The last bar on this chart says it all: When price breaks out of the congestion and closes above the range that had built up just above the prior Major Swing Low, every trader suddenly understands. As Carl says, “Oops!”
Remember, Carl was short from a beautiful level and he wasn't greedy. As price approached the prior Major Swing Lows, Carl took his money and then took a walk. That was the area he identified when he framed his trade as an area to logically take his profits. And he didn't jump up or do handstands; he followed his trading plan.
But most of the market got caught up in the moment and went with it! Now, none of them are long, and as price breaks above the top of this range, they have to begin covering their short positions no matter where they entered. If you look at this chart now, it's clear the prior Major Lows held.
If it isn't clear to you, push your chair back three or four feet and look again. No wait, let Carl finish it for you...
“Everything holding the market down before now means nothing and gets zoomed,” says Carl. And he is exactly right. Look closely and you'll see that when the bar breaks above the range just above the prior major Swing Low, the short game is over. And the doorway out is suddenly very small!
The Whale wants to be the only one long because then more traders will have to chase price higher once they recognize the Change in Behavior. Most of them will grumble and moan about being washed and rinsed, but their own greed and poor preparation did them in. If you take the time to make a quality market map, wait patiently for your trade, plan and frame it, and then follow the plan, you will be taking your relaxing stroll or getting a drink of green tea when these events take place—unless you are the Whale. Then you will be very busy.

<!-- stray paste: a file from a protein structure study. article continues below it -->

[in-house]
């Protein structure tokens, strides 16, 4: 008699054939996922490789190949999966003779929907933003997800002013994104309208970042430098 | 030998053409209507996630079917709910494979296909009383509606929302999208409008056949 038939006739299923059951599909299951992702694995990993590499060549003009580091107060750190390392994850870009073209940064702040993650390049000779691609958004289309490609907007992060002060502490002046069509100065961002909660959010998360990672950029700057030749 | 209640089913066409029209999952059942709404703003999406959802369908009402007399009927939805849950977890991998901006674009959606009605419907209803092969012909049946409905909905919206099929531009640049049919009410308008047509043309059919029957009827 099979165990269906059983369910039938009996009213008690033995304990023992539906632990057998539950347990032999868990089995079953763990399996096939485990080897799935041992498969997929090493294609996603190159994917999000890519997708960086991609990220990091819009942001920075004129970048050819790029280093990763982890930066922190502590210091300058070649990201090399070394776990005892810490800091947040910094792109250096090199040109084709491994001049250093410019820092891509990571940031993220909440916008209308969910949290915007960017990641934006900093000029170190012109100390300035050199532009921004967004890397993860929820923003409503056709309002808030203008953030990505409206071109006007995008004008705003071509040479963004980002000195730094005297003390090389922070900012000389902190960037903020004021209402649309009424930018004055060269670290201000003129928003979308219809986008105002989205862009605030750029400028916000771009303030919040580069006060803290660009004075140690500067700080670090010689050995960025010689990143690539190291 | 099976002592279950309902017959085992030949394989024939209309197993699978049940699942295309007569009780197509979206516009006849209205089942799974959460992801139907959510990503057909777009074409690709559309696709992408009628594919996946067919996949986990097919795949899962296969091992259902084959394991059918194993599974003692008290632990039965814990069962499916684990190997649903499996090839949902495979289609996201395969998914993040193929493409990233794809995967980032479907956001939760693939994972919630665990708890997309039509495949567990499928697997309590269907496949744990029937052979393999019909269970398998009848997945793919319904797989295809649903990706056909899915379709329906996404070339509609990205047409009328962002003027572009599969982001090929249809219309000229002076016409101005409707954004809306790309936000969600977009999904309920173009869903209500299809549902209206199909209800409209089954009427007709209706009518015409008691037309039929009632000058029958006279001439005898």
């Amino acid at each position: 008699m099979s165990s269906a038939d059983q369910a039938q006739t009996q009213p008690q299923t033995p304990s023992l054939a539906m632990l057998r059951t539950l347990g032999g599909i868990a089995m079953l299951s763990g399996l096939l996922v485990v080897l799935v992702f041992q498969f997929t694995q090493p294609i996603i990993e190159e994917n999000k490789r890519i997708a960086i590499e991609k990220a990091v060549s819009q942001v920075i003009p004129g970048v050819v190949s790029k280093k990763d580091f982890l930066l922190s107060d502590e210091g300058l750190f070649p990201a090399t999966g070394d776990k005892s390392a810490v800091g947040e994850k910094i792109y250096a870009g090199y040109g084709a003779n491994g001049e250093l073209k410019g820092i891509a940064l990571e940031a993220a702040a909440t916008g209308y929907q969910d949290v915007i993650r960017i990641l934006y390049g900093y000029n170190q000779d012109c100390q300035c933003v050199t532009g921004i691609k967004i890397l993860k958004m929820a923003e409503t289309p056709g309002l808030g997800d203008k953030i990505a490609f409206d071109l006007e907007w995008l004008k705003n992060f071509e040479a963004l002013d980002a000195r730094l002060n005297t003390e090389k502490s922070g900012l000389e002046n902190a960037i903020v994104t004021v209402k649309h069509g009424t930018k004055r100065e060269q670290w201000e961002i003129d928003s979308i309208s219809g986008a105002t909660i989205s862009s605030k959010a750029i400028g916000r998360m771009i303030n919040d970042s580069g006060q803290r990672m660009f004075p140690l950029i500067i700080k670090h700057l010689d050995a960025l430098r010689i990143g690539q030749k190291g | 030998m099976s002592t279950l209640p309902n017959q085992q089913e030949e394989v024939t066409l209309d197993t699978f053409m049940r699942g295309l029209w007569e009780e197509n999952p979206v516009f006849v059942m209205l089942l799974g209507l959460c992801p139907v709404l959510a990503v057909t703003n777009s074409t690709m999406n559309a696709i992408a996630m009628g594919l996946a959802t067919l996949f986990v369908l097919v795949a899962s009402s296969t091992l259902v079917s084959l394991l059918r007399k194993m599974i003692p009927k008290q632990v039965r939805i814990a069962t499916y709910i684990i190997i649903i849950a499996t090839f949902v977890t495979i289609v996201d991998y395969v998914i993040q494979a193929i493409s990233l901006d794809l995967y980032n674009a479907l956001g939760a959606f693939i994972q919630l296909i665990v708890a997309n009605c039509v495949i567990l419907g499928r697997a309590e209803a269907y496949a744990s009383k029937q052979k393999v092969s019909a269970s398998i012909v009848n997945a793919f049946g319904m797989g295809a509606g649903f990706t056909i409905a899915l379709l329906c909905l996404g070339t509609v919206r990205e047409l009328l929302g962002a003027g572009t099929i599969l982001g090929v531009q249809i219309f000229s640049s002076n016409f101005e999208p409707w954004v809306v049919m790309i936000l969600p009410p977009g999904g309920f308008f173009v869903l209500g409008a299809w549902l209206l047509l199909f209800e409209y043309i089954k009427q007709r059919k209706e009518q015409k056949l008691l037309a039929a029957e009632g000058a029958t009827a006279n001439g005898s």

I can't thank Carl enough for such a gorgeous example of an actual trade that has so much going for it, and a set of images so many of you should study over and over. Please consider starting to keep trading plans before you trade. Start making market maps, paying attention to Market Structure and Market Context, and then stick with your trading plans. Don't get caught up in the moment chasing price at its extremes. Plan your trade and trade your plan!
We teach these things in every session at Market Geometry and we highlight Whale tracks. Remember, you don't have to be a Whale to play along. If you can read Market Structure and Context and know how to read the markets like a Whale, you can spot the tracks and trade right along with them!
I hope you found this beautiful set of images interesting and informative. I hope my commentary did Carl's gorgeous market map and his wonderful trade justice. And most of all, I hope some of you learned a little about how Whales think and trade and will start thinking about how not to be fish food at these critical levels.
"Master Your Tools, Master Yourself."®By Timothy Morge, president and founder, MarketGeometry.com